Picking and Choosing Your News

A few weeks ago, a question Professor Robinson asked stuck out to me. Or maybe it was my answer.

We were talking about algorithms, and more broadly about the personalization of news — whether readers should be able to weed out what they want and don’t when it comes to news.

For some reason, I answered with a pretty harsh no. Something in me likes the rawness of “seeing it all.” As I’ve written before, that’s a huge part of the reason I love Twitter. No filtering, hardly any personalization.

I’ve been thinking about that a lot since, and have come to realize more and more how wrong I am in many ways. First of all, I do live in a bubble. As much as I like to think that my Twitter timeline is a good representation of what’s going on in the world, it’s just not. My online viewpoint of the world’s happenings is infinitely narrow, even with my attempts to seek out opposing opinions or see what issues are affecting someone on the other side of the world. (which I still think is important to do.)

Anyways. The future of news will be very personalized. I guess I’m just getting used to that idea and realizing its importance. Not everyone wants to read/see everything.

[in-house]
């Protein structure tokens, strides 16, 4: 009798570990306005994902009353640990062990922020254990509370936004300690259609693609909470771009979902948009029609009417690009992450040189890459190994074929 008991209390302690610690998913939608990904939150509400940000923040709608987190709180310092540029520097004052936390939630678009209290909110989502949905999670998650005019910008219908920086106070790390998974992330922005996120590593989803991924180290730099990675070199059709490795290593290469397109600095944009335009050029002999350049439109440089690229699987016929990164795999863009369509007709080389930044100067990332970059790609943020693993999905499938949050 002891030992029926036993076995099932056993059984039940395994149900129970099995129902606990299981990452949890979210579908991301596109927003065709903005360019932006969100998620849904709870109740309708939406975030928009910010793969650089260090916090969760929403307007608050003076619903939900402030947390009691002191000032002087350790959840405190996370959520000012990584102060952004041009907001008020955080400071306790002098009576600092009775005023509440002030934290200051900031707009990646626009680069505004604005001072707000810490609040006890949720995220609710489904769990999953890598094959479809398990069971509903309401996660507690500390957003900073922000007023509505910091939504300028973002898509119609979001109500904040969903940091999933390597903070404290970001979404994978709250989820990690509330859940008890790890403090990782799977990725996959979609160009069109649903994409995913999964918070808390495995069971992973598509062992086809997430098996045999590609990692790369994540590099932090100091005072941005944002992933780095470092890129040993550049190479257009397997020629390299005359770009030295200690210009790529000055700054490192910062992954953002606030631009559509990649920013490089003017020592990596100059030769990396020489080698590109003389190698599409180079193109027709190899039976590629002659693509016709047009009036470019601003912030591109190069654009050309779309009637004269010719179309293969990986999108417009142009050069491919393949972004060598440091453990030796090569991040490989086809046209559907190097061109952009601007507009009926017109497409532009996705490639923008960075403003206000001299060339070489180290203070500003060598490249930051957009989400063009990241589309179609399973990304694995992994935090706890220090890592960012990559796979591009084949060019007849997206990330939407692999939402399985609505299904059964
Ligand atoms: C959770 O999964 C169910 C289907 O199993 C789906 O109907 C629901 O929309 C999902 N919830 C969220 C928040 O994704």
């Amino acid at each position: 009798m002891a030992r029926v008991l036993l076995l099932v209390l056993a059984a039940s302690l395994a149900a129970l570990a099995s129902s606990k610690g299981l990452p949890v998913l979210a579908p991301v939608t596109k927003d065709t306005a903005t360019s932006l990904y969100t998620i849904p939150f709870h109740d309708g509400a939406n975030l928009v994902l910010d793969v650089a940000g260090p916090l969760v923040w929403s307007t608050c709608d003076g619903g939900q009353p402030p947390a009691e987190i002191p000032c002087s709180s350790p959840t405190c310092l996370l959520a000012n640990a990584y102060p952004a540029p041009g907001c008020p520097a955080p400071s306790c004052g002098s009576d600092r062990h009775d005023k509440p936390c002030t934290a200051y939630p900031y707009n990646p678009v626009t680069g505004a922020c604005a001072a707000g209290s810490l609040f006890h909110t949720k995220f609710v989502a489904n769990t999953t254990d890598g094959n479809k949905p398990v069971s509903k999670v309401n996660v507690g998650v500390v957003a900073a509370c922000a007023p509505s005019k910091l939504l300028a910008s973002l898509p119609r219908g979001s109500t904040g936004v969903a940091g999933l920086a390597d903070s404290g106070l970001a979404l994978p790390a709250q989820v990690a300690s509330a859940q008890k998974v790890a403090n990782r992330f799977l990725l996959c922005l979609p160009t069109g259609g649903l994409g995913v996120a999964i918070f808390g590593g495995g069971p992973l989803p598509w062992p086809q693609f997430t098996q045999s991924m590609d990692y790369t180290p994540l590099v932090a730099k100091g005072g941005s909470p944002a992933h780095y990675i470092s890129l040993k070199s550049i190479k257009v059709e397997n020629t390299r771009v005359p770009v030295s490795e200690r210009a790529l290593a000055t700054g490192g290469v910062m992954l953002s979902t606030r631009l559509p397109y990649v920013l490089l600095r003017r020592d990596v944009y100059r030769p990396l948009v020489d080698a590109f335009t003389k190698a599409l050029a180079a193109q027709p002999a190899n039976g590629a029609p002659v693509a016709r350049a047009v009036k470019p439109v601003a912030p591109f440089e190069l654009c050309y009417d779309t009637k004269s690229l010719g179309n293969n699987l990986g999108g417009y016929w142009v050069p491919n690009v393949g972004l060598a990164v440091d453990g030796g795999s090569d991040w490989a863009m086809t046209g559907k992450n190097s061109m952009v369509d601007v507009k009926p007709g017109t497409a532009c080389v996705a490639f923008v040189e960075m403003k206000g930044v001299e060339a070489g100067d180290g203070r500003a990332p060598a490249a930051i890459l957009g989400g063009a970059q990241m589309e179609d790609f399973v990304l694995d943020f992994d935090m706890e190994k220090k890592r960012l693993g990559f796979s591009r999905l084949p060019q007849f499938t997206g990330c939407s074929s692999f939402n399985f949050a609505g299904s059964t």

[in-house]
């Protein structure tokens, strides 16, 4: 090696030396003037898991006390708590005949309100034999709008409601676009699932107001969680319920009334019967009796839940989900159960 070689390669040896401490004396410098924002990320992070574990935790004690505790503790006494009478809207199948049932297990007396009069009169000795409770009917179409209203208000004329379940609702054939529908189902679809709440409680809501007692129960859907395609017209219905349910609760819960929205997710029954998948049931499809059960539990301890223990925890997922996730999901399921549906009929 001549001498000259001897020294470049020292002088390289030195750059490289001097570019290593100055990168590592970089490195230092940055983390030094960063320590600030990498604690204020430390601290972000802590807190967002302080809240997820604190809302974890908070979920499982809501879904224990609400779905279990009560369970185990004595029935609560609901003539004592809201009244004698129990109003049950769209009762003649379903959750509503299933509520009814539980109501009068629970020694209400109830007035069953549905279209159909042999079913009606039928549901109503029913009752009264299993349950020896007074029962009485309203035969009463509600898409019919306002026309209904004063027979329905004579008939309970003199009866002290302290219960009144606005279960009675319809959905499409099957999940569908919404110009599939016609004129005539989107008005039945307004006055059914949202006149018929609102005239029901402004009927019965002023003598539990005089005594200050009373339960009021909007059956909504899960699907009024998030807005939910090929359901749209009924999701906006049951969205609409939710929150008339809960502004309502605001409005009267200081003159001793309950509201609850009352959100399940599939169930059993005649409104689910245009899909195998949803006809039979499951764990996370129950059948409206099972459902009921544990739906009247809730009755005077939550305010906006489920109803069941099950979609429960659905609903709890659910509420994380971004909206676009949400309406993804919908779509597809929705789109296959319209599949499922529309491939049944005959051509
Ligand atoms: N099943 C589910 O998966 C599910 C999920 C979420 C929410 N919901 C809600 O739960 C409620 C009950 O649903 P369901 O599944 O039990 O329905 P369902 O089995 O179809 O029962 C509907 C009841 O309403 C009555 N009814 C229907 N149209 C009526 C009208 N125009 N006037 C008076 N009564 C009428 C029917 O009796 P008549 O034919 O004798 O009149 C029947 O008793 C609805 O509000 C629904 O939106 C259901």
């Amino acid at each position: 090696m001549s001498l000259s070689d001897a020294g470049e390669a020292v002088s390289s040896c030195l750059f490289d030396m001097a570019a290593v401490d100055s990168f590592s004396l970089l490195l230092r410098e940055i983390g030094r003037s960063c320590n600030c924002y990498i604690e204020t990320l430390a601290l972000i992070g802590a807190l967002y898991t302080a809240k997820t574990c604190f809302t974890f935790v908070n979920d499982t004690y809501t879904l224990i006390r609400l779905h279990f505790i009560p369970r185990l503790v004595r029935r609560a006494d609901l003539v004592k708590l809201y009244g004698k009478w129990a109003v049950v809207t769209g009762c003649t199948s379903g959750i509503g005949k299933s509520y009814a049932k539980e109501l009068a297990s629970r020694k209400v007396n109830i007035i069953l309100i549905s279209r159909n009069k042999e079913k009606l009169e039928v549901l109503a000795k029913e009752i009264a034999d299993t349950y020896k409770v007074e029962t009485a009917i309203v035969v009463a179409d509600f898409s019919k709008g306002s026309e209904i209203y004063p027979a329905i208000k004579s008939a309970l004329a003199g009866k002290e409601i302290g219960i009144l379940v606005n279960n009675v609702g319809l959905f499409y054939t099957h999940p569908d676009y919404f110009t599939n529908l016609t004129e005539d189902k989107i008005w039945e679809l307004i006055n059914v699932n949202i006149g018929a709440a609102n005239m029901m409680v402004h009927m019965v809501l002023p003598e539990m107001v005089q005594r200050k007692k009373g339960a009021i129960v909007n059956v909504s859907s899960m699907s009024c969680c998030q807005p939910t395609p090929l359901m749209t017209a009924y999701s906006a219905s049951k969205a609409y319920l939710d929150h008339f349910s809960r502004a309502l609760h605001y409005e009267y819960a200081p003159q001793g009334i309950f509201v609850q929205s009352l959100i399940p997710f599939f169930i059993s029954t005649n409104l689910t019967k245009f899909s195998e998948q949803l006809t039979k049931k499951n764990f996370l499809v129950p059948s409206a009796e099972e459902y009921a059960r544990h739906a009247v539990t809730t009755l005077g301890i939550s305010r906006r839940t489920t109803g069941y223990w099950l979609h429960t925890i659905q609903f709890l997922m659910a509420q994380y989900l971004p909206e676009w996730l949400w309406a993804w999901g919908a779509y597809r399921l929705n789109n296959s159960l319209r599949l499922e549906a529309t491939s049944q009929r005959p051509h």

That brings me to The Winnipeg Free Press, a Canadian newspaper which is the first North American newspaper trying something that people apparently call “iTunes for news.”

(They are awesome simply because of this.)

Each online article on their website will be 27 cents to view starting later this month. They also provide a refund if the reader isn’t satisfied with the purchase in any way.

This allows the customer, just like in iTunes, to pick and choose what they want to read and what they just don’t care about. The Winnipeg Free Press is hoping this will work better than a traditional paywall like The New York Times’s that allows 10 free articles a month before requiring a subscription.

According to an internal analysis, the paper says there are many casual readers who read about 15 of their stories each month — these casual guys are the one’s the paper is hoping to appeal to.

Plus, it’d offer way more revenue than digital advertising (a thousand reads would be $270, while having a $270 CPM is unheard of for newspapers).


I’m not only warming up to the idea of personalization, I’m realizing the sheer power it might have. After all, millennials don’t want full albums and they definitely don’t want a whole newspaper’s worth of content each month. But only 27 cents for an article? Maybe. Just maybe.

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